27th March 1875 – Goytre
A Concert was held at the above place on Thursday, March 18th for the benefit of the British School. Col. Byrde presided, and the choir of the Baptist Chapel, Glascoed, assisted by a few kind friends, performed the pieces much to their own credit and the high satisfaction of all present. Programme: –
Anthem – Before Jehovah’s awful throne – Choir.
Solo – Comfort ye my people – Mr W. Edmonds.
Anthem – Awake the song of Jubilee – Choir.
Solo – No tears in heaven – Mr T. Brace.
Quartet – Forgive blest shades – Miss H. Morgan, Miss S. Lewis, Mr W. Edmonds, and Mr H. Williams.
Solo – Oh, had I the wings of a dove – Mr S. Evans.
Quartet- As the hart panteth – Misses Watkins, Mr S. Evans, and Mr W. Williams.
Solo – Blessed are the meek – Mr J. Tucker.
Anthem – I will lift up mine eyes – choir.
Solo – The soldier to his mother – Mr Reese.
Trio and chorus – Canaan – Miss H. Morgan, Miss S. Lewis, and Mr W. Williams.
Solo – Home, sweet hone – Mr S. Evans.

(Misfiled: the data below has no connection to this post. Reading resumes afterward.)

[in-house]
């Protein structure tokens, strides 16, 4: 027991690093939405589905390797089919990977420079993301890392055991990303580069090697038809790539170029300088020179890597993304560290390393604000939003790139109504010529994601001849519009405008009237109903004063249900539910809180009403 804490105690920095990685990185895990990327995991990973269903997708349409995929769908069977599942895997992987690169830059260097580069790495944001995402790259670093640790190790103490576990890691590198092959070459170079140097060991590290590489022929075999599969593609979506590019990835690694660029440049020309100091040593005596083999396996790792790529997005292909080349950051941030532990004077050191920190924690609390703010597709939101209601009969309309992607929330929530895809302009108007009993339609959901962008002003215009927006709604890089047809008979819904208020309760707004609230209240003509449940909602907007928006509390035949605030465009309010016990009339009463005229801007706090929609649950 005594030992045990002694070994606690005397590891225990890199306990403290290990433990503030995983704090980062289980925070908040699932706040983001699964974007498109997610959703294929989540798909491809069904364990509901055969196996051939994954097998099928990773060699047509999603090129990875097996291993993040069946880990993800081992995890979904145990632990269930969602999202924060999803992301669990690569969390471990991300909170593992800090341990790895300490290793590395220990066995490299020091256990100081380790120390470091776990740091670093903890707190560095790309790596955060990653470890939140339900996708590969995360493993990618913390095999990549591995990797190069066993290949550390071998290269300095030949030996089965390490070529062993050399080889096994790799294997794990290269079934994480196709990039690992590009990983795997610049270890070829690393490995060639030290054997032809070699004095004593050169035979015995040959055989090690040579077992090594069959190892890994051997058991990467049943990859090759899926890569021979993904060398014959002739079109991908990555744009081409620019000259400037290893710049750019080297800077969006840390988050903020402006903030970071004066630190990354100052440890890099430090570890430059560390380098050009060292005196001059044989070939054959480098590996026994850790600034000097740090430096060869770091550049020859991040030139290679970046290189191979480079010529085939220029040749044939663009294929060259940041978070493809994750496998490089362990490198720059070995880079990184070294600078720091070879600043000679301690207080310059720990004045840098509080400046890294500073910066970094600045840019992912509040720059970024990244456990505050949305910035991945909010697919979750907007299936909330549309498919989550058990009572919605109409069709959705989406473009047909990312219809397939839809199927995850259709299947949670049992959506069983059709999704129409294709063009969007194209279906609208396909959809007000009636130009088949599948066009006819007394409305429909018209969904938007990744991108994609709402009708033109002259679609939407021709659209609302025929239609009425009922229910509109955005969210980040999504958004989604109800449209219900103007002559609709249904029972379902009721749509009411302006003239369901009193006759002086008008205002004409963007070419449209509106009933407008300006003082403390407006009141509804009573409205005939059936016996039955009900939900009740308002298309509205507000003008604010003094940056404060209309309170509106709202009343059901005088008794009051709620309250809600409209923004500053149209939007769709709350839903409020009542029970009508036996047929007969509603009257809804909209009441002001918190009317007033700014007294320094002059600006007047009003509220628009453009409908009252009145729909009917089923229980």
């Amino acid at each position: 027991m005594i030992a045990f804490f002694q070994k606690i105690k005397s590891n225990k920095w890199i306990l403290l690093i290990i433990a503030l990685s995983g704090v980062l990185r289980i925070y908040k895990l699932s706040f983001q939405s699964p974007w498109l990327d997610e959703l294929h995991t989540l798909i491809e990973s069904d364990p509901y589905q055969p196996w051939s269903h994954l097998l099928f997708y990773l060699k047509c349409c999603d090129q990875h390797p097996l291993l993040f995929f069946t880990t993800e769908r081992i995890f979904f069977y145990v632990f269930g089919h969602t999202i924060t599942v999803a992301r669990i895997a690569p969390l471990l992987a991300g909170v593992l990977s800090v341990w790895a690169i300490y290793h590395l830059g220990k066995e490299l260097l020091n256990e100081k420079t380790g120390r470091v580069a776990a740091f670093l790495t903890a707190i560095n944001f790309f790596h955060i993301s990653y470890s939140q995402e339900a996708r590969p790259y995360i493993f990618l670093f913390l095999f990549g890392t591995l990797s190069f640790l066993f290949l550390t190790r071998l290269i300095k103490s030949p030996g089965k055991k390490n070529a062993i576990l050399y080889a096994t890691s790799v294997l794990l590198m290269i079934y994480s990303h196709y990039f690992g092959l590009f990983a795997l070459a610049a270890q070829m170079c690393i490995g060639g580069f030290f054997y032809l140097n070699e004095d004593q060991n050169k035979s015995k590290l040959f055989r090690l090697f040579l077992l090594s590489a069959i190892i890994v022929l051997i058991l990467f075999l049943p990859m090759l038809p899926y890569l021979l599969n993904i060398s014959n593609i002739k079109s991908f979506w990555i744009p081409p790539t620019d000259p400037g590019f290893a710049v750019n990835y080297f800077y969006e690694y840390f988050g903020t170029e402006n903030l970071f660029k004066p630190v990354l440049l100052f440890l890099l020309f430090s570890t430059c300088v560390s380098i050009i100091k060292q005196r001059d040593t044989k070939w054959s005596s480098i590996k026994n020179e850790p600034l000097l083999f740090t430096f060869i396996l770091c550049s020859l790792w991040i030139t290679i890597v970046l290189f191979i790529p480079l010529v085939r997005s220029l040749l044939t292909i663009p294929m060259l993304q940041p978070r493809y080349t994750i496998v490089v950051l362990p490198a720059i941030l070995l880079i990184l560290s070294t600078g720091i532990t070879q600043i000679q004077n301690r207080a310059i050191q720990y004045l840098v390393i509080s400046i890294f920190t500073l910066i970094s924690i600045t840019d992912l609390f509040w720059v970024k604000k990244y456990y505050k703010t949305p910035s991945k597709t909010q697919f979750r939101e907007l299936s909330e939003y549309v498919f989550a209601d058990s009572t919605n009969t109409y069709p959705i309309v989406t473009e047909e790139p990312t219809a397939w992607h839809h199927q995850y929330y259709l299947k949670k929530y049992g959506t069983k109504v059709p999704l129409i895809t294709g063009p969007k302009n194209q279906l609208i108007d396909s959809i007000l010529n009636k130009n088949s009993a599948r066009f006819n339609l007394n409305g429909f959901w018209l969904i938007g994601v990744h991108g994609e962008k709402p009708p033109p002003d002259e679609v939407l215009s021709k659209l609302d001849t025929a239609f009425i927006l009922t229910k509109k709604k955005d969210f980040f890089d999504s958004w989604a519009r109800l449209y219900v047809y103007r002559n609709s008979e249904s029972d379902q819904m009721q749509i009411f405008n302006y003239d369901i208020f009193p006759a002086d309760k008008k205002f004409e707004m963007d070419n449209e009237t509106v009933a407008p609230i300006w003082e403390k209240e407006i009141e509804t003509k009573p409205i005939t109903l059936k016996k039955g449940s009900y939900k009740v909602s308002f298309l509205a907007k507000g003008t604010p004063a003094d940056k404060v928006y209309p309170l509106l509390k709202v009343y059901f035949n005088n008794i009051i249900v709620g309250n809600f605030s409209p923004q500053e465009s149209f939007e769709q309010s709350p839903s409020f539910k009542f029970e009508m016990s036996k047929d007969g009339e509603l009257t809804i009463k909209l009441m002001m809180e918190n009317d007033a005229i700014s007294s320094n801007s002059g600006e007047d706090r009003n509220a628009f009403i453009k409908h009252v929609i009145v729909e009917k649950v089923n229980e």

Anthem – Oh praise the Lord – Choir.
Song- God bless our sailor prince – Mr T. Brace.
Anthem – Lift up your head – Choir.
Solo – I am lonely since my mother died – Mr W. Edmonds.
Anthem – Now pray we for our country – Choir.
As usual there was an interval of some minutes, and while the singers were recruiting their strength, the respected chairman, with other gentlemen, not liking to waste time, converted the meeting into a grammar class, and enquired into the etymology and translation of two Welsh terms, namely “Cwmbwrwch” and “Dinas.” This enquiry was occasioned by the worthy chairman supposing that the leader of the excellent choir lived at Cwmbwrwch, a circumstance that caused surprise that such an excellent and good conductor could come from such a Nazereth. However one clever scholar undertook to translate the awkward term, informing his class-master, to the amusement of all, that it meant, badger’s dingle.” Next came the word “Dinas,” when another scholar interpreted this as meaning “tasteless,” upon which the Rev J. Tucker assured all that if “diflas” meant “tasteless,”
there was little fear of the singers growing “diflas.” So that with the excellent singing and the humorous talk, a most pleasant evening was spent.
For any comments or suggestions regarding this item please use the Contact tab at the top of the page.